Q: How long did it take you to write this book?
A: Once I began to write, the book was finished in about eight months. Then I spent a couple of months editing and revamping it. I did edit and changed it along the way, as well. Next, my editor took two months to do his review. Finally, I spent another month incorporating the changes the editor suggested. So the total time was a year to get it ready for publication.
Q: Who do you hope will read your book?
A: As an author, the answer to this question is simple. I want everyone to buy and read my book. But, the reality is different. The theme of this book is “Your Permanent Record” and your legacy. In it, I have conversations with Saint Peter as he escorts me to see “The Boss,” with whom I will have to defend that
permanent record and my legacy. So, that would indicate an older audience. But, in reality, the book is just a collection of simple stories. I know those stories are similar to readers’ stories, and they will relate to them and identify themselves in them. So, I think anyone who loves good stories and wonders about what secrets lie in their permanent records, and what legacy they leave behind, will have a great time with the book.
Q: As an avid traveler, is there anywhere you haven’t been that you really want to visit soon? Where and why?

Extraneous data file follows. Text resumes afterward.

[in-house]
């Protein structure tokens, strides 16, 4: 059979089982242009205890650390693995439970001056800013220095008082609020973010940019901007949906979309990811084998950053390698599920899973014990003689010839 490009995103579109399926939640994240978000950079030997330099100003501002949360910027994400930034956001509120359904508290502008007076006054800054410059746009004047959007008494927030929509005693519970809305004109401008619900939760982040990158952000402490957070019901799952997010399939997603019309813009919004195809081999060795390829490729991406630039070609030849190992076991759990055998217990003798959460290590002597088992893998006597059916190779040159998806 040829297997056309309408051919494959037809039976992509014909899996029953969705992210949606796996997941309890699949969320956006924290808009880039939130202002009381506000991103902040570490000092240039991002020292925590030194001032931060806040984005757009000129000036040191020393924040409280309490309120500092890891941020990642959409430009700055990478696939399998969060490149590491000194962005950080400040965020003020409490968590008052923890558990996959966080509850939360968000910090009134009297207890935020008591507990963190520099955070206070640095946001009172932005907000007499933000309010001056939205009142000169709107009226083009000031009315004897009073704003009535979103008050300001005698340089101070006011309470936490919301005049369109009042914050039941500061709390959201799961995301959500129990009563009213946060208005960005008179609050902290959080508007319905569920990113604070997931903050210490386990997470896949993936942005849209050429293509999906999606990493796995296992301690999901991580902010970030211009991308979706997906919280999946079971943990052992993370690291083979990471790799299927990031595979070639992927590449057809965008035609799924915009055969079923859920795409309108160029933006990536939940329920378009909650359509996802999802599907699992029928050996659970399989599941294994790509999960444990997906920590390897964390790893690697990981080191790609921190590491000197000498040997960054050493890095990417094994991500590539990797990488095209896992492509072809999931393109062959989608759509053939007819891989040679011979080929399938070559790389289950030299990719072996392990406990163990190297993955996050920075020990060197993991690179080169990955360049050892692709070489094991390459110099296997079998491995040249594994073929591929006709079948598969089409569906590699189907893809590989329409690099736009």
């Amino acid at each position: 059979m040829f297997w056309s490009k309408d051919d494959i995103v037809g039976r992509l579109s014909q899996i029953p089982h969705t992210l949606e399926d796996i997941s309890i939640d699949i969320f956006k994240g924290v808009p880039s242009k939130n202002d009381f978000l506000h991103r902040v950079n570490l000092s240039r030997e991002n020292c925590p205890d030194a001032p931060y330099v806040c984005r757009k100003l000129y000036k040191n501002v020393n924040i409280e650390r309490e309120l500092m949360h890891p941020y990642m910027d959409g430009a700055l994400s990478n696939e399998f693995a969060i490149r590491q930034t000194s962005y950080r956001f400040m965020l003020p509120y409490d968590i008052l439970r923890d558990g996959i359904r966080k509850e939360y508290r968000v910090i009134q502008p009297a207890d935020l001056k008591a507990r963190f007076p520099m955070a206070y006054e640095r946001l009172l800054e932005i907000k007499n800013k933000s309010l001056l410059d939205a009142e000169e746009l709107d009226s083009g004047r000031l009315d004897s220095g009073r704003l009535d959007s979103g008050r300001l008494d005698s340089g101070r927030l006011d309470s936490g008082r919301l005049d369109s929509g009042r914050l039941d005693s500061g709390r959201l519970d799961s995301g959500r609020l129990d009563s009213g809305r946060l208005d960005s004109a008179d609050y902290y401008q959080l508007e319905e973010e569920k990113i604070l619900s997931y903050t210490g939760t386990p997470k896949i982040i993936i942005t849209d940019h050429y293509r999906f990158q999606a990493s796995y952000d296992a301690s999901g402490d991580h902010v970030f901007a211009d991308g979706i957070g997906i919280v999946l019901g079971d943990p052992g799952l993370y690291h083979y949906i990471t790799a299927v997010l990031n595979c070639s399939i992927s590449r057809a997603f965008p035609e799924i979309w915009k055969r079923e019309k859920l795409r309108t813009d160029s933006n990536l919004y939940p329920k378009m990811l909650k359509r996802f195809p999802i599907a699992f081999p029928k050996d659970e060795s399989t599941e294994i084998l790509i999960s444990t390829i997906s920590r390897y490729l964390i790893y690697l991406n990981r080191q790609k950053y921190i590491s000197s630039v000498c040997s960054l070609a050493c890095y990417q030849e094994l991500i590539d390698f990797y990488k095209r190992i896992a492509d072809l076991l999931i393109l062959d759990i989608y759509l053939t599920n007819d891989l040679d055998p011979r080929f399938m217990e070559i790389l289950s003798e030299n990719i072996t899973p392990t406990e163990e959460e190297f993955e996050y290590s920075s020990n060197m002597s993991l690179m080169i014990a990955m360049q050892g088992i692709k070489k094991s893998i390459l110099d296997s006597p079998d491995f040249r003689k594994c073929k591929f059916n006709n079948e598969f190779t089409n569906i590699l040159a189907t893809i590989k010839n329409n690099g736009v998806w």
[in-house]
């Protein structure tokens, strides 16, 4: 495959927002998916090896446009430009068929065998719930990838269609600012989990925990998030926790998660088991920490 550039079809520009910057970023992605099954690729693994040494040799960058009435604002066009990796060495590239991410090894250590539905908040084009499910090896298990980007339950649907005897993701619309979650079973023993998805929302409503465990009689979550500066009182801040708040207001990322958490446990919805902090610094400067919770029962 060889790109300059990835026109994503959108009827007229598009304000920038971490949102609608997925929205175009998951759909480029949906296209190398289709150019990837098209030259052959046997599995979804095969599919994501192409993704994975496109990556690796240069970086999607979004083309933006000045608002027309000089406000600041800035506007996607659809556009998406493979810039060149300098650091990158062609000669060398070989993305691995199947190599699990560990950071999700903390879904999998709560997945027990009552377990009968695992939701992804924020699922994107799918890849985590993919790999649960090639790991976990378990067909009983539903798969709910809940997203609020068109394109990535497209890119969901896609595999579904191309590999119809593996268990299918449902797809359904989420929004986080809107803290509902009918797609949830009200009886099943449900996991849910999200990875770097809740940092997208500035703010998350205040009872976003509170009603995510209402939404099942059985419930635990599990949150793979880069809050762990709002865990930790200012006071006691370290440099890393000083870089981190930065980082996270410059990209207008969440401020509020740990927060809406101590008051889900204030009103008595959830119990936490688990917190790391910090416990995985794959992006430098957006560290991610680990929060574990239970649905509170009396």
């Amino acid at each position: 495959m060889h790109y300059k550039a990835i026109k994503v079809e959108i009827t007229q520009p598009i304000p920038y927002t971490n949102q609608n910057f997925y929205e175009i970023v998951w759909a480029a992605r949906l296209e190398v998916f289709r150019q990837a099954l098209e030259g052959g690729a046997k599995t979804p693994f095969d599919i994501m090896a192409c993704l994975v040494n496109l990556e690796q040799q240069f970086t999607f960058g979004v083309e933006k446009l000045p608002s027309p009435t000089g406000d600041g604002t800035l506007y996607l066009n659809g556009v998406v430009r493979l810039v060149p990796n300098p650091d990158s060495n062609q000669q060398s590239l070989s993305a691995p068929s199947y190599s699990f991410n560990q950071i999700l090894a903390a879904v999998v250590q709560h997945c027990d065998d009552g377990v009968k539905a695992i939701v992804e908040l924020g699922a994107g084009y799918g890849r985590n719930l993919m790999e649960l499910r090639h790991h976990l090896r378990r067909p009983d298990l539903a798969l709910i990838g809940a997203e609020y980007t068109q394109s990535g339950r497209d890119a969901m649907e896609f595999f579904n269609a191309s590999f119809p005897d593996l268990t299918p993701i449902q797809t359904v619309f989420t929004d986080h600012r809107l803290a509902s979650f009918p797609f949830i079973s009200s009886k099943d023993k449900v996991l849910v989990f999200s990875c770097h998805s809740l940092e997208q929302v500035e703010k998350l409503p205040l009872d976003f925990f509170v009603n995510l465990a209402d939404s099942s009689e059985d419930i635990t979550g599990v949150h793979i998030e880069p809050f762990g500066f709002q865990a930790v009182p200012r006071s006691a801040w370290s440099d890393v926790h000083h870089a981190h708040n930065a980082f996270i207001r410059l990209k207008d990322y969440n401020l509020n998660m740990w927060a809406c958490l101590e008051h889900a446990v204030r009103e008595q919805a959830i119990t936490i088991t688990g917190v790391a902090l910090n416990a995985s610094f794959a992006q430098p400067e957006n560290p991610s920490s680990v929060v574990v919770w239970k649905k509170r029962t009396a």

A: This is an impossible question to answer – there are so many places. I guess number one on my list is Africa. It is so vast and diverse with many cultures, myths, and legends to investigate, and they have the most incredible collection of animals. Then there is Antarctica, the Amazon, India, more of the Middle East… the list is endless. And, my list of things I want to do would surprise you. While going on a safari in Africa would be great fun, I think I’d rather spend time in an animal rescue shelter or traveling around Europe with street performers. I have the heart of an explorer and the number one trait in the question below.
Q: Are you working on anything at the present you would like to share with your readers?
A: Right now, I am working on the third installment of my trilogy. The title is Two Cats In The Yard – A Place To Call Home. The publication is planned for 2022. Then, I am exploring the confusions of life in a new book with a rather long title. Growing up, we were told, “You’ll understand when you’re older.” All those people telling us this lied to us. “OK, I’m older. So how come I still don’t understand?” In addition, two other books are in outline stages. The first is a historical fiction novel set in Appalachia, Virginia, from the late 1960s through the middle 1970s. The second is about Oliver the Cat, who teaches a new kitten how the neighborhood and interaction with humans really work.
Q: What books or authors have most influenced your own writing?